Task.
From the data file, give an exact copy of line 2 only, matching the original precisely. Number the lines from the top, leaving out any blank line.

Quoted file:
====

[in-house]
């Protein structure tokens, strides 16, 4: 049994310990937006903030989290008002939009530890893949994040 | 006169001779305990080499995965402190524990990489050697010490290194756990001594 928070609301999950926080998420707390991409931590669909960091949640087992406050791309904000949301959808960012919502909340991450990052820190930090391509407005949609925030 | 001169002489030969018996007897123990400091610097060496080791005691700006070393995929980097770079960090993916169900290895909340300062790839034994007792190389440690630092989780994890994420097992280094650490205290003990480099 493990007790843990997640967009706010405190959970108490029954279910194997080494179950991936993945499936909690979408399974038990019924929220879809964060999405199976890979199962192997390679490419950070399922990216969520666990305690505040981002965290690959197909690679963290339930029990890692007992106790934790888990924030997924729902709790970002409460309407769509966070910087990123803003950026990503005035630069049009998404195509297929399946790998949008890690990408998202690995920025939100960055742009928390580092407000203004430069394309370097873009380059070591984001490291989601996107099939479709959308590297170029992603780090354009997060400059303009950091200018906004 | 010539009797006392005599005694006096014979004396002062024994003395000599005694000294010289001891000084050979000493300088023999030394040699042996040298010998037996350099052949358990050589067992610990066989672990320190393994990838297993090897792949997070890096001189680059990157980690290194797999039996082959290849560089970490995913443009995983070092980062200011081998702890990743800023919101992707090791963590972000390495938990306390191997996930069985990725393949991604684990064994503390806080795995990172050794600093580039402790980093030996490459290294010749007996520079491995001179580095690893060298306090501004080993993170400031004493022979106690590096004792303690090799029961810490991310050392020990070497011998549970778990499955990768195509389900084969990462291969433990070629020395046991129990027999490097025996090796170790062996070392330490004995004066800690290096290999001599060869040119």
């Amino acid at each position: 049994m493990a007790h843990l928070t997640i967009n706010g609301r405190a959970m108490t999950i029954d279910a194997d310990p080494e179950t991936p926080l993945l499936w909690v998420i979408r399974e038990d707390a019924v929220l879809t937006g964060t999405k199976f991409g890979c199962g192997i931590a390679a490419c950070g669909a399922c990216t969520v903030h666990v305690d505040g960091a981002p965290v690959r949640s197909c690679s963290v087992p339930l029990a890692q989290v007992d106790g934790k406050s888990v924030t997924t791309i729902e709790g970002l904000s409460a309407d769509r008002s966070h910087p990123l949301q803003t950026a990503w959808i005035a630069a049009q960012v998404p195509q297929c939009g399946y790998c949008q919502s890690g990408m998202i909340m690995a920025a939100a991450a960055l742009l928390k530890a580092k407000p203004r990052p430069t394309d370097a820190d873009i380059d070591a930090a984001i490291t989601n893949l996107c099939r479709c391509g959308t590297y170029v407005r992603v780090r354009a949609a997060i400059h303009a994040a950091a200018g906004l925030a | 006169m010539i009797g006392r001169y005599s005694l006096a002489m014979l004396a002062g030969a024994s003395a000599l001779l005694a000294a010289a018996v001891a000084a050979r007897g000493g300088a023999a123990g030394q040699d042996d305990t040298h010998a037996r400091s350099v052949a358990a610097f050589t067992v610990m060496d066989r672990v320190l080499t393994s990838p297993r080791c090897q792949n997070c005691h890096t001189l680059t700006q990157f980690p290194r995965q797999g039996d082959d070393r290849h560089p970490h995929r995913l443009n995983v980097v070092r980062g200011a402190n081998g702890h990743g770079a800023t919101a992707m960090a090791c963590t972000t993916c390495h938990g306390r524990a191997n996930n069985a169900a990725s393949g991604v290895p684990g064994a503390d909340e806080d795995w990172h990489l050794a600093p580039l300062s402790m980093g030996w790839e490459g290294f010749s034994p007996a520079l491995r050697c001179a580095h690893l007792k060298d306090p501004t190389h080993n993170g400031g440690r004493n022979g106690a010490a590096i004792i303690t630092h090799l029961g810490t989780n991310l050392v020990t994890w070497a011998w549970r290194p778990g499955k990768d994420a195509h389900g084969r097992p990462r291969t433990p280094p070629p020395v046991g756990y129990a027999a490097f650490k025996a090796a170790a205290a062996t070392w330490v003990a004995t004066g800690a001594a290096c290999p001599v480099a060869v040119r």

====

């Protein structure tokens, strides 16, 4: 049994310990937006903030989290008002939009530890893949994040 | 006169001779305990080499995965402190524990990489050697010490290194756990001594 928070609301999950926080998420707390991409931590669909960091949640087992406050791309904000949301959808960012919502909340991450990052820190930090391509407005949609925030 | 001169002489030969018996007897123990400091610097060496080791005691700006070393995929980097770079960090993916169900290895909340300062790839034994007792190389440690630092989780994890994420097992280094650490205290003990480099 493990007790843990997640967009706010405190959970108490029954279910194997080494179950991936993945499936909690979408399974038990019924929220879809964060999405199976890979199962192997390679490419950070399922990216969520666990305690505040981002965290690959197909690679963290339930029990890692007992106790934790888990924030997924729902709790970002409460309407769509966070910087990123803003950026990503005035630069049009998404195509297929399946790998949008890690990408998202690995920025939100960055742009928390580092407000203004430069394309370097873009380059070591984001490291989601996107099939479709959308590297170029992603780090354009997060400059303009950091200018906004 | 010539009797006392005599005694006096014979004396002062024994003395000599005694000294010289001891000084050979000493300088023999030394040699042996040298010998037996350099052949358990050589067992610990066989672990320190393994990838297993090897792949997070890096001189680059990157980690290194797999039996082959290849560089970490995913443009995983070092980062200011081998702890990743800023919101992707090791963590972000390495938990306390191997996930069985990725393949991604684990064994503390806080795995990172050794600093580039402790980093030996490459290294010749007996520079491995001179580095690893060298306090501004080993993170400031004493022979106690590096004792303690090799029961810490991310050392020990070497011998549970778990499955990768195509389900084969990462291969433990070629020395046991129990027999490097025996090796170790062996070392330490004995004066800690290096290999001599060869040119």